Here, when Graham finally exited his house, he refused to put his hands up, requiring the SWAT team officers to fire four "bean bag" rounds at his legs to get him to submit. Tr. p. 280-81, 321, 322. After Graham fell to the porch, the officers grabbed him and carried him into the front yard. Id. at 324, 407. However, despite the officers' commands to "give us your hands," Graham "was still not complying even after physically being taken into custody." Id. at 281. Eventually, despite Graham's resistance, the officers were able to handcuff him. Id.
While Graham argues that the evidence was insufficient to sustain his conviction, we note that he used more force than the defendant whose conviction we upheld in Johnson. Graham emphasizes, and the State acknowledges, that one of the officers testified that "it appeared . . . [that Graham] cooperate[d] with the officers who were trying to handcuff him." Id. at 324-25. However, that officer admitted that she was not one of the officers who attempted to handcuff Graham and, instead, that she immediately entered the house to secure it. Id. at 325. Thus, Graham's argument is a request for us to reweigh the evidence and judge the credibility of witnesses — an invitation we must decline when reviewing the sufficiency of the evidence on appeal. Consequently, we conclude that the State presented sufficient evidence for a reasonable factfinder to find Graham guilty of resisting law enforcement.
II. Double Jeopardy
Graham argues that his convictions for criminal recklessness and criminal mischief violate the prohibition against double jeopardy contained in the Indiana Constitution. Specifically, Graham argues that there is a reasonable likelihood that the jury used the same evidence to sustain both convictions and asks us to vacate his conviction for criminal mischief.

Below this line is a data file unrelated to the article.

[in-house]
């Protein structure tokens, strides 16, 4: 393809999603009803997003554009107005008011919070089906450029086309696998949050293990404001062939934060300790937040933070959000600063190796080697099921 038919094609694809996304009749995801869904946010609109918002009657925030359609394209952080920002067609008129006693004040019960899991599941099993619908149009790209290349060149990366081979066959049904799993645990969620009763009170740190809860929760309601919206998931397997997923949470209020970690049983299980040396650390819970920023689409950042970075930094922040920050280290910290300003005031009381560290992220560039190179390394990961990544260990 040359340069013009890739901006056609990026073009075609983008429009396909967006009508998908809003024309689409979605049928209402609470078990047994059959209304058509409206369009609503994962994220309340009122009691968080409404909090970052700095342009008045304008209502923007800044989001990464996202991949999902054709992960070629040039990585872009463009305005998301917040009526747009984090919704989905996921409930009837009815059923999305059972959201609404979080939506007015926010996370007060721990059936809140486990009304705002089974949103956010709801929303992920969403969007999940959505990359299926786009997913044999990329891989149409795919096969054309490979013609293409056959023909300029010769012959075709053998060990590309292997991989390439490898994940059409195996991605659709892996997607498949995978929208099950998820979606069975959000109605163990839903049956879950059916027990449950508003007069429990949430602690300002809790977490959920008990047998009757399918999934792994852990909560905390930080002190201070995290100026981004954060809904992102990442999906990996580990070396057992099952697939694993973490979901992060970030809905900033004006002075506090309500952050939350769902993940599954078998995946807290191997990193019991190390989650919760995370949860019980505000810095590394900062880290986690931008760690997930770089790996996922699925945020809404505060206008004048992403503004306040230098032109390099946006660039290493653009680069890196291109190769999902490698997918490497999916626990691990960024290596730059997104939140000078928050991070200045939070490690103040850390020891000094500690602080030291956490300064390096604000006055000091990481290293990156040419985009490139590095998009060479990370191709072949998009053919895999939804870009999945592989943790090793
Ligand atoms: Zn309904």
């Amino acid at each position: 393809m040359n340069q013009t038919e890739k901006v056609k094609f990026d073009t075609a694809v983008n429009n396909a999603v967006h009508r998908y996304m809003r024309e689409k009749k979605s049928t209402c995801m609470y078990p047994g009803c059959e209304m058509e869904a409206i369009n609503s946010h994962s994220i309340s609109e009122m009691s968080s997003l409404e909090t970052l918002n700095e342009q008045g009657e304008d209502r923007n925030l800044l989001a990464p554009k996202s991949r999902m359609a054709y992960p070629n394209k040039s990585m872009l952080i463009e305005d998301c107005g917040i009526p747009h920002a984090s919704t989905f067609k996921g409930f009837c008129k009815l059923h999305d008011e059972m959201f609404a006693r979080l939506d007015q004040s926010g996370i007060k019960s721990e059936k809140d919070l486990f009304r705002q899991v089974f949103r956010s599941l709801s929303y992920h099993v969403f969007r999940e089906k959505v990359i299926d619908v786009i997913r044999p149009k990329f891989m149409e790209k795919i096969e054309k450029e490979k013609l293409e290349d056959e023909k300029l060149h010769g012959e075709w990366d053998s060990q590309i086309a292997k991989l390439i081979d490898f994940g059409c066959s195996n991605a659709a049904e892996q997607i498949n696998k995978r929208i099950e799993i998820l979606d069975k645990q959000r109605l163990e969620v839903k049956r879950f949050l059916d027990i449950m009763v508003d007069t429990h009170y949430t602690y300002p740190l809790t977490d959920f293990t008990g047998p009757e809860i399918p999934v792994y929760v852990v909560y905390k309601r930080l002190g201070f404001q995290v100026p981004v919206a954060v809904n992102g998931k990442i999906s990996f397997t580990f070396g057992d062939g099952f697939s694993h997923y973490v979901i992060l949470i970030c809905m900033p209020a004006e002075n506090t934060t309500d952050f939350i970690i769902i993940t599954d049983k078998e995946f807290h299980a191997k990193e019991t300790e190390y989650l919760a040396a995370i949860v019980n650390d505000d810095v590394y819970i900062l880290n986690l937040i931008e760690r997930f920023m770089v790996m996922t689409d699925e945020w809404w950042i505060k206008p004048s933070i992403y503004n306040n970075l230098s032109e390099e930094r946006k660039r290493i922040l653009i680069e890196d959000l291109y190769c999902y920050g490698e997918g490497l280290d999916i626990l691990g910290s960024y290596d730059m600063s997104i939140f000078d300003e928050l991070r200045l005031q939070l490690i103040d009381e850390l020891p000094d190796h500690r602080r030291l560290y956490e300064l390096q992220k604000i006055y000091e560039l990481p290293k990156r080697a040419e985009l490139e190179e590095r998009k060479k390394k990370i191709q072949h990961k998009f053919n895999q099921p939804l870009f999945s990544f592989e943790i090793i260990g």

Article I, section 14 of the Indiana Constitution provides that "[n]o person shall be put in jeopardy twice for the same offense." The "actual evidence test" was first enunciated in Richardson v. State, 717 N.E.2d 32, 49-50 (Ind. 1999). Under the actual evidence test, "the Indiana Double Jeopardy Clause is violated when there is a reasonable possibility that the evidentiary facts used to establish the essential elements of one offense may also have been used to establish the essential elements of a second challenged offense." Bradley v. State, 867 N.E.2d 1282, 1285 (Ind. 2007). "[T]he `proper inquiry' is not whether there is a reasonable probability that, in convicting the defendant of both charges, the jury used different facts, but whether it is reasonably possible it used the same facts." Id. (emphases in original). To determine what facts were used, we consider the evidence, charging information, final jury instructions, and arguments of counsel. Goldsberry v. State, 821 N.E.2d 447, 459 (Ind.Ct.App. 2005).
To convict Graham of class D felony criminal recklessness, the State was required to prove beyond a reasonable doubt that, while armed with a deadly weapon, Graham recklessly, knowingly, or intentionally, performed an act that created a substantial risk of bodily injury to another person. I.C. § 35-42-2-2. To convict Graham of class A misdemeanor criminal mischief, the State was required to prove beyond a reasonable doubt that he recklessly, knowingly, or intentionally, damaged or defaced property of another person without the other person's consent and the pecuniary loss was at least $250 but less than $2,500. I.C. § 35-43-1-2.